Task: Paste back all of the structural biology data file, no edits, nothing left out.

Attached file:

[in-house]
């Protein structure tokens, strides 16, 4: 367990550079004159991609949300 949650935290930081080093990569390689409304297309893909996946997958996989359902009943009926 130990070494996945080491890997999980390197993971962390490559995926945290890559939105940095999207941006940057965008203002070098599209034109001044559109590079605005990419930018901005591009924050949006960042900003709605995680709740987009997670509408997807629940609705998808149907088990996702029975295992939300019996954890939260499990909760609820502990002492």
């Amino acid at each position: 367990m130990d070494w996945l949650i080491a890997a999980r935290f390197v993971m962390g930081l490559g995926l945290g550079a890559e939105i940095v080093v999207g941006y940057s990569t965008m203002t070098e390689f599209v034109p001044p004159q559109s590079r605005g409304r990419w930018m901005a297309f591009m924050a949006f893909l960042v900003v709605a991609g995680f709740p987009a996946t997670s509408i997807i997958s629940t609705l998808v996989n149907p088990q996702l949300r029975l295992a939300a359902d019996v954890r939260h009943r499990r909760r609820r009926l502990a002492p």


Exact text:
[in-house]
């Protein structure tokens, strides 16, 4: 367990550079004159991609949300 949650935290930081080093990569390689409304297309893909996946997958996989359902009943009926 130990070494996945080491890997999980390197993971962390490559995926945290890559939105940095999207941006940057965008203002070098599209034109001044559109590079605005990419930018901005591009924050949006960042900003709605995680709740987009997670509408997807629940609705998808149907088990996702029975295992939300019996954890939260499990909760609820502990002492």
């Amino acid at each position: 367990m130990d070494w996945l949650i080491a890997a999980r935290f390197v993971m962390g930081l490559g995926l945290g550079a890559e939105i940095v080093v999207g941006y940057s990569t965008m203002t070098e390689f599209v034109p001044p004159q559109s590079r605005g409304r990419w930018m901005a297309f591009m924050a949006f893909l960042v900003v709605a991609g995680f709740p987009a996946t997670s509408i997807i997958s629940t609705l998808v996989n149907p088990q996702l949300r029975l295992a939300a359902d019996v954890r939260h009943r499990r909760r609820r009926l502990a002492p």